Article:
How to Break Up Your Workflow and Make it Manageable
One of the challenges when working from home is learning to be fully responsible for your own workload. Juggling multiple tasks is much harder when there is no boss leaning over your shoulder. So how do you stay on-task and make sure everything gets done? Here are some powerful tips.
Eat the Frog
One crucial tip from Mark Twain is to always tackle the biggest and most difficult task first. This means that you’re going to tick the biggest item on your to-do list off first, which in turn means that you’ll have started the day by being hugely productive. That also means that if you run out of time, then the hardest job (and usually the most important therefore) will be done. AND it means that you can tackle this job while you are fresh and before you get tired by the end of the day. Big tasks are better behind you, than in front of you!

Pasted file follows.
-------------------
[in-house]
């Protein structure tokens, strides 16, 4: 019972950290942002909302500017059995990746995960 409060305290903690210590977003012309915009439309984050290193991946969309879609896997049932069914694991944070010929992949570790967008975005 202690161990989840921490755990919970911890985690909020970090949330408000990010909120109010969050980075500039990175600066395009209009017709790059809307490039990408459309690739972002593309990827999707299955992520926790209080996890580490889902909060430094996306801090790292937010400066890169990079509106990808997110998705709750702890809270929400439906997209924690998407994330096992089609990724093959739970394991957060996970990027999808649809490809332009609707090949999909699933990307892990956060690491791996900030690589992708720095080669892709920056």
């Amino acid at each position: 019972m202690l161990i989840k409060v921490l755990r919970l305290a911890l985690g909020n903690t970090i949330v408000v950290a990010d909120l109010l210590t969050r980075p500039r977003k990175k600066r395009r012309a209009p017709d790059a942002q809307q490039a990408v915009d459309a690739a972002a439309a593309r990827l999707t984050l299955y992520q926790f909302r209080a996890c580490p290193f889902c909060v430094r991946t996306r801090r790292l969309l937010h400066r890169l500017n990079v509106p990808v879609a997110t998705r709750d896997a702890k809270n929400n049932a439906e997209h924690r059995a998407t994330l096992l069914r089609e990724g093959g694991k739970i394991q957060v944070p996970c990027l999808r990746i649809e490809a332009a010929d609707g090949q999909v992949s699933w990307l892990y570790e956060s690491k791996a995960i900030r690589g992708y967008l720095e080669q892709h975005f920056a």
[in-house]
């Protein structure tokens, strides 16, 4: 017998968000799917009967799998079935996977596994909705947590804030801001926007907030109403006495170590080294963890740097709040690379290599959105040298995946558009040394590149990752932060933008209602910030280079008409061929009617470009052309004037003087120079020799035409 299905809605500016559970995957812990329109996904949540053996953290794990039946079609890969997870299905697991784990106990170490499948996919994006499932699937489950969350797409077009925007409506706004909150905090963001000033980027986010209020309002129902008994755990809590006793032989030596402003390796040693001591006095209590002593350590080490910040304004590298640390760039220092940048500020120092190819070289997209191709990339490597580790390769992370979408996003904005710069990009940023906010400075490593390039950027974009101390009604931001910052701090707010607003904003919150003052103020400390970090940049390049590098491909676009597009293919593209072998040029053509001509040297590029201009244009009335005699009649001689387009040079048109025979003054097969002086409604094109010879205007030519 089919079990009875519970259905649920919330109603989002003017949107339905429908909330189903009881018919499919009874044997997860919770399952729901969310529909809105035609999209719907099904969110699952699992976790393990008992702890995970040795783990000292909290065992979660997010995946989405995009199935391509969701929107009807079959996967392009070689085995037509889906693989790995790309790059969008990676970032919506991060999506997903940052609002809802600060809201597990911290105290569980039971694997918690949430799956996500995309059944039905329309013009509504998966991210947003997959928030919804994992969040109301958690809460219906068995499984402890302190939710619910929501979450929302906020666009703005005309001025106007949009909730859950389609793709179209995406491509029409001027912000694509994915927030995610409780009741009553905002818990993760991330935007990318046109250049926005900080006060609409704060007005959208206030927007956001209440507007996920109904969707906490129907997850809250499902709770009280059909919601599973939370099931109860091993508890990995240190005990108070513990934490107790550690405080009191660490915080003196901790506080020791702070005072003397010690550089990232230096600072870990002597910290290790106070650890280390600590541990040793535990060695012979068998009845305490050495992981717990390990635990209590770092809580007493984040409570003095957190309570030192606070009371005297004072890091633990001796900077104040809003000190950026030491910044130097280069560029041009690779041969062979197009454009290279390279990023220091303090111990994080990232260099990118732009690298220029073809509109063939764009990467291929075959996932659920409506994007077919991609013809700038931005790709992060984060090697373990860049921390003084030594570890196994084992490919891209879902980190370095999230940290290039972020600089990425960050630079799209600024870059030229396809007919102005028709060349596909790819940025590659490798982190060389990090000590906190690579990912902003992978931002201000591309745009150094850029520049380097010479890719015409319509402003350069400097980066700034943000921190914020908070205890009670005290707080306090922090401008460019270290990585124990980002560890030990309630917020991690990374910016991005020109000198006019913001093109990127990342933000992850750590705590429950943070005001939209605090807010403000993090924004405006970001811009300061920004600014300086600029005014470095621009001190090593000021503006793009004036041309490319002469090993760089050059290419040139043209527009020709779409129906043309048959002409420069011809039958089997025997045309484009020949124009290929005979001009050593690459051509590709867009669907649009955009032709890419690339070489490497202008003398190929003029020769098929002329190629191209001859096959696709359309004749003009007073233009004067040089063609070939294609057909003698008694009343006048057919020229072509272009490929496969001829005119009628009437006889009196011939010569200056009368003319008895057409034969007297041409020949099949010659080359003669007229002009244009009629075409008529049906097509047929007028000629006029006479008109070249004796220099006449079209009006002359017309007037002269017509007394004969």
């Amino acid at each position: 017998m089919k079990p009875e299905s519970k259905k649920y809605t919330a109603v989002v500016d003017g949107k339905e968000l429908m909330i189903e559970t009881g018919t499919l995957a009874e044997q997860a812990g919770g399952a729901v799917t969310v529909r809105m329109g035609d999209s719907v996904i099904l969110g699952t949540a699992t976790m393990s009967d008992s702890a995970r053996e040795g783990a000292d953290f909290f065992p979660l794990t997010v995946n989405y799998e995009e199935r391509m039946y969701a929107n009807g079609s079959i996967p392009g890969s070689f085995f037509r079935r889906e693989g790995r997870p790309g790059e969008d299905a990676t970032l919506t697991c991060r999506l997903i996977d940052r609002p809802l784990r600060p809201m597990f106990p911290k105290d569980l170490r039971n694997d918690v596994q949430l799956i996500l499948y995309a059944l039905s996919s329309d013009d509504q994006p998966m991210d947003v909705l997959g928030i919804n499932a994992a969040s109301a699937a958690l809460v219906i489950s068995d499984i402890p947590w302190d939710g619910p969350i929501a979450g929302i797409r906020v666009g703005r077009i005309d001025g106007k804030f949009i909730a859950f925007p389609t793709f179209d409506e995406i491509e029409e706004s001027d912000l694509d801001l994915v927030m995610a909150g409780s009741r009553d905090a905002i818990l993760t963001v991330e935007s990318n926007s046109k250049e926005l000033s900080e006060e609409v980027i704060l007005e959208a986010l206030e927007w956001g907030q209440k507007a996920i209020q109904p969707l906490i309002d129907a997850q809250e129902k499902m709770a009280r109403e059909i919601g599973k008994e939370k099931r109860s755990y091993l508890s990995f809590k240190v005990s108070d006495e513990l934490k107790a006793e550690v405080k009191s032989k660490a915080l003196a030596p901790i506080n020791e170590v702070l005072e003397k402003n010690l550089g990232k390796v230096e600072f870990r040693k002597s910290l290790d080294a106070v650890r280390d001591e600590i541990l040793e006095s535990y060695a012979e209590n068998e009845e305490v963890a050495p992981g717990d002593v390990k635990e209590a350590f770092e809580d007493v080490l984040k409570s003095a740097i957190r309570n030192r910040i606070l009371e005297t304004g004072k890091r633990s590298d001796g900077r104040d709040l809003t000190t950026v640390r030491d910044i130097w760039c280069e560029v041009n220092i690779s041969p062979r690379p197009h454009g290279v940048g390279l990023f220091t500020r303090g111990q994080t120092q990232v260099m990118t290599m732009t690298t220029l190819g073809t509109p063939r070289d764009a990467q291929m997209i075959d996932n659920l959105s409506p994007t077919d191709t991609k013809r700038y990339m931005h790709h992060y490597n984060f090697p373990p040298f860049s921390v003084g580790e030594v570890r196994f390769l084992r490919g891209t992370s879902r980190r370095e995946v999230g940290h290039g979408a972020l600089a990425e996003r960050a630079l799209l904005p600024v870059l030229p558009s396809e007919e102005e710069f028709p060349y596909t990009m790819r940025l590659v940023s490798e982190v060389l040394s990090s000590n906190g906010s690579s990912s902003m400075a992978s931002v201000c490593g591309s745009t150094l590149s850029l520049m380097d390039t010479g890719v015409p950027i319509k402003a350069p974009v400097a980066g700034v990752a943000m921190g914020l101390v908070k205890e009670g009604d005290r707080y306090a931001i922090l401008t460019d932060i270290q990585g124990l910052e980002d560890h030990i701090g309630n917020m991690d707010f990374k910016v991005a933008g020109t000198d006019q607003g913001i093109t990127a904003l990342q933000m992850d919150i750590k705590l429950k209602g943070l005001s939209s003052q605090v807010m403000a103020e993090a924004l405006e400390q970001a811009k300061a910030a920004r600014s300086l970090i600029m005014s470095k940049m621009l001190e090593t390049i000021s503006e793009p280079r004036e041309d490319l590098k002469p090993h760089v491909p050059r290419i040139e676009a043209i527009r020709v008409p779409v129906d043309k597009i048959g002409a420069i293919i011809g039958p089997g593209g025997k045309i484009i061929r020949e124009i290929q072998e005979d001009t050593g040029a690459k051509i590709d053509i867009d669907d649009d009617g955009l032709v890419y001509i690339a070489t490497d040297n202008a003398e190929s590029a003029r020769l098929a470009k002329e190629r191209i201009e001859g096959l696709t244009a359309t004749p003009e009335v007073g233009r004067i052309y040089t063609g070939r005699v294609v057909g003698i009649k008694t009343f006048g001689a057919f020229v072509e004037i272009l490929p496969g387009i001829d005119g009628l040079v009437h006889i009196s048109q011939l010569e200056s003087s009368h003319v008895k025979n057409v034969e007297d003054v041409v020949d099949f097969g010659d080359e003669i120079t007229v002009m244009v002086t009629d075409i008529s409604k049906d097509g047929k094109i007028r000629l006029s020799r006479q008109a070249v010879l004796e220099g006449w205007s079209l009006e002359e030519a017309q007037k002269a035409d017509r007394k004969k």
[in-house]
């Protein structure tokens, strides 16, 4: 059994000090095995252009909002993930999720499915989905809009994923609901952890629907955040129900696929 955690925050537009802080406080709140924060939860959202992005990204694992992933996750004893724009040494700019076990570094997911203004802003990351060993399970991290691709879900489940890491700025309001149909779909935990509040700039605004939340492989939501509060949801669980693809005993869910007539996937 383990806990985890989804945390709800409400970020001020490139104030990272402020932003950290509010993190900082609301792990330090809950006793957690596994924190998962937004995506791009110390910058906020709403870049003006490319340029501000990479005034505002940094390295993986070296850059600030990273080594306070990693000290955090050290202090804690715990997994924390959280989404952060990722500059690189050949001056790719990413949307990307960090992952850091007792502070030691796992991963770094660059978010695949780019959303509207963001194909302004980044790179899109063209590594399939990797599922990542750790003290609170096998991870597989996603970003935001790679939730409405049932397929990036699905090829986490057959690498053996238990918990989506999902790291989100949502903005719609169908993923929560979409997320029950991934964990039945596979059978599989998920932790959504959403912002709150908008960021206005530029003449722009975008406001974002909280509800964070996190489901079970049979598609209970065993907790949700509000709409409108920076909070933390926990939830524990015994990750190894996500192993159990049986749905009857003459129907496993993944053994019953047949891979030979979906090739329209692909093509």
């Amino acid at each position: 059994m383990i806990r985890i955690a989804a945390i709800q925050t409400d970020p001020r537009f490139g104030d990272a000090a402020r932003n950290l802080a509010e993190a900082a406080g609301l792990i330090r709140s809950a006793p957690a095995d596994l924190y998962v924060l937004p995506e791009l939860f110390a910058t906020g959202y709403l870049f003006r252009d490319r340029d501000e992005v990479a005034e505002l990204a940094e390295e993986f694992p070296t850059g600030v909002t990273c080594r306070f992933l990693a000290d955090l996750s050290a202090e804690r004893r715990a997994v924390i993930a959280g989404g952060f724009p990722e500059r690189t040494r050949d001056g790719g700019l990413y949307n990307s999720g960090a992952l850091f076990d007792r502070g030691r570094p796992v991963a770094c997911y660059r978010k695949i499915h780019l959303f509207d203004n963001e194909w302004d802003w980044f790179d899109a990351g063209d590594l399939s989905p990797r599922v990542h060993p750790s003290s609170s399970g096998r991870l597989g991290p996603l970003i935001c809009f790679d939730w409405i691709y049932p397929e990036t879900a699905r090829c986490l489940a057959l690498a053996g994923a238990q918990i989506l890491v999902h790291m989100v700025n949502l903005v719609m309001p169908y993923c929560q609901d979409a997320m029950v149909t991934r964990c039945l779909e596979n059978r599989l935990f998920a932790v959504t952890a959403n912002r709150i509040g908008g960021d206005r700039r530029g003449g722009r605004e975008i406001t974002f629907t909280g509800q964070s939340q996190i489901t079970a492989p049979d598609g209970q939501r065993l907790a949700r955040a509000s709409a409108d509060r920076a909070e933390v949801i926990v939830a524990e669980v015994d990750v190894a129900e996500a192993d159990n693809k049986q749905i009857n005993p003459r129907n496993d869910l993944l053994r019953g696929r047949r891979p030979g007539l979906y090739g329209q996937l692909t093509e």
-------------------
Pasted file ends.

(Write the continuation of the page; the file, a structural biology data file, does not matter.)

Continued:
The One Minute Rule
The one minute rule dictates that any job that will take less than one minute (shooting off a quick email, fixing a broken link on a website) should be completed right away. This is such a minor interruption to your day as to not have a negative impact on your workflow. BUT by completing it now, it will be one less thing that you have to do.
Keep in mind that you shouldn’t switch tasks however. If you are deep in work, then turn off notifications and deal with the one minute tasks when you finish.
Finally, there is one other category of task I would like to address: the zombie task.
So what is a zombie task? Essentially, this is any kind of task that doesn’t require you to be particularly focussed. For example, you might need to edit an image, or you might need to collect email addresses into a spreadsheet. These are jobs that you can do while doing something else.
These can be structured differently in order to allow for additional productivity, or even some kind of downtime. Writing, coding, or communicating for long stints is tiring and can get dull, so why not treat yourself to an episode of your favorite show while you do your web design? Or better yet, listen to something on a podcast that you can then use in order to better inform your next piece of work?
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